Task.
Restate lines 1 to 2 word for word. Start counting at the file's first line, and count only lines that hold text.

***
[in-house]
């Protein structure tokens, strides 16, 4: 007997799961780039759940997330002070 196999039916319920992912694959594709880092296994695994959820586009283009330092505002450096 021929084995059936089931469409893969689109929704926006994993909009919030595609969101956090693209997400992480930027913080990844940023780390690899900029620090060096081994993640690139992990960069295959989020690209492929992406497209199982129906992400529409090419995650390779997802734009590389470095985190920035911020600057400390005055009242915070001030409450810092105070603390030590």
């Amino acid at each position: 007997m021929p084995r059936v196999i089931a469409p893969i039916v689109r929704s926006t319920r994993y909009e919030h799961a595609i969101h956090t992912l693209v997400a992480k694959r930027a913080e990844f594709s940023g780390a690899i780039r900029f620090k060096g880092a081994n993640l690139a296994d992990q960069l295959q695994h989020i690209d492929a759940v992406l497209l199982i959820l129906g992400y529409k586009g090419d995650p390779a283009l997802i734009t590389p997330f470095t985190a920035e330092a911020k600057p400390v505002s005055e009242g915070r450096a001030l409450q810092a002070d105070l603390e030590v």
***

[in-house]
């Protein structure tokens, strides 16, 4: 007997799961780039759940997330002070 196999039916319920992912694959594709880092296994695994959820586009283009330092505002450096 021929084995059936089931469409893969689109929704926006994993909009919030595609969101956090693209997400992480930027913080990844940023780390690899900029620090060096081994993640690139992990960069295959989020690209492929992406497209199982129906992400529409090419995650390779997802734009590389470095985190920035911020600057400390005055009242915070001030409450810092105070603390030590």